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I would add a one-net rule to that list. Those are all approaches that we need to embark on in this crisis.

I come to days at sea. I fought alongside my hon. Friend the Minister—I was his bag carrier, for which he gave me the valiant service medal, but not the job as his parliamentary private secretary that I was looking for—when the Conservative Government proposed the days at sea limitation. The NFFO is still strongly and strenuously opposed. In fact, it destroyed days at sea with its appeal to Europe.

Days at sea limits, or time limits on fishing, still have a problem of intellectual consistency, although that is par for the course on this side of the House: having opposed it, can we now accept it? I am coming round to the view that, because we would limit the time spent fishing, which is crucial, we could consider it on two grounds. First, the benefit of being closer to the stocks than competitors, if we receive it, is substantial; secondly, the lying-up periods, tying-up periods and non-fishing periods are financed by Europe or the Government—they have to be. The industry is teetering on the verge of bankruptcy in many cases, and it is unreasonable to force it to accept a limit on effort without financial compensation.

My hon. Friend the Member for Scarborough and Whitby (Lawrie Quinn) made a point about discards. When we saw the Commission's director of conservation—if I had that title, I would commit suicide—he told us that the Norwegian system of requiring all discards to be taken back to port is not working, but there is a case for it that we should consider. If all discards had to be brought in to be used for fish-meal or to be sold for whatever purposes, provided that the minimum landing rules are changed, we would know exactly what was going on, and we certainly need to.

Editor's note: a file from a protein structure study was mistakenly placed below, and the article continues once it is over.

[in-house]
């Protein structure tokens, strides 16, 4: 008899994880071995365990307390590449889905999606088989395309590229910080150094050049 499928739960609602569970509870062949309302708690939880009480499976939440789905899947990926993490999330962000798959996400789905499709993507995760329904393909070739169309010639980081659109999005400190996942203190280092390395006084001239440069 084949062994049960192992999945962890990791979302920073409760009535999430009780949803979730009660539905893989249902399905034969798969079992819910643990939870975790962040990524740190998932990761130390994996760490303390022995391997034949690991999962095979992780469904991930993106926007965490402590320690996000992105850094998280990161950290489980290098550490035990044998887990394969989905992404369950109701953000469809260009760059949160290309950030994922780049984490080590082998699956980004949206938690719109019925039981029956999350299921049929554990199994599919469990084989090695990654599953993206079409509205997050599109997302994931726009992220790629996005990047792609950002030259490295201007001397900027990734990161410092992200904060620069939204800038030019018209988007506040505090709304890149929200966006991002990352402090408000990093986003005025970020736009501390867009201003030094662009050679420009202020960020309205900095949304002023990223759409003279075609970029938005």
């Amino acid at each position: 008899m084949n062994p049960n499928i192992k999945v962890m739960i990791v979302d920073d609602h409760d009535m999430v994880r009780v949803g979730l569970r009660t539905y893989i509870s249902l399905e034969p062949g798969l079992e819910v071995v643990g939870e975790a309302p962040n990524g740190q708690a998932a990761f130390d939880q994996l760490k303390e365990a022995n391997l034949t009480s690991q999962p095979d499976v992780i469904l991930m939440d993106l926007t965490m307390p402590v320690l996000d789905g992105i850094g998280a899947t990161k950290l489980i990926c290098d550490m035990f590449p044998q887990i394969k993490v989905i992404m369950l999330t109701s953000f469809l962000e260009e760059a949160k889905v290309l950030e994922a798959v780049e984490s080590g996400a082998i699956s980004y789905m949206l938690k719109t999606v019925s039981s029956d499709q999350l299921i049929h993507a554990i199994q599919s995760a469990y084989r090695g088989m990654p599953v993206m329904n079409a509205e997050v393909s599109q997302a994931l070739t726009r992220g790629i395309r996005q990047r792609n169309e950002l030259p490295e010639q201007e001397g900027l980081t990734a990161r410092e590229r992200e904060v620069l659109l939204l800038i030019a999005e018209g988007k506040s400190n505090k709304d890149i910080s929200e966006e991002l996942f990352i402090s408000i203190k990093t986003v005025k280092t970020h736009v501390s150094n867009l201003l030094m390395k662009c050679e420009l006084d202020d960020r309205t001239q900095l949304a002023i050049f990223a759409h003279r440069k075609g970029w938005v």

That point brings me back to where I started. My hon. Friend the Minister will fight for the British fishing industry—I have every confidence in his doing so—and Labour Members are not here to negotiate the death of the British fishing industry. The World Wildlife Fund has produced an important set of proposals on what it calls investment in fishing, and it is quite right. How do we finance a fishing industry from here, where it is going to contract and there has to be decommissioning? Those matters should be handled fairly between Scotland and England, not by the Minister being left to scratch round in DEFRA's back pocket for whatever money is left over to match the #25 million provided in Scotland.

We must help to finance that managed decline and curtailment of effort to the point at which we get sustainable stocks and sustainable fishing, which will be the reward for the conservation measures that we are being asked to accept. We will accept them, if there is a future for fishing and if the Government or the Community—I am not bothered which—invest in the industry.

There must be investment in fishing so that it can come through from where we are now—the prelude to further decline—to the point we shall reach if and when those conservation measures work.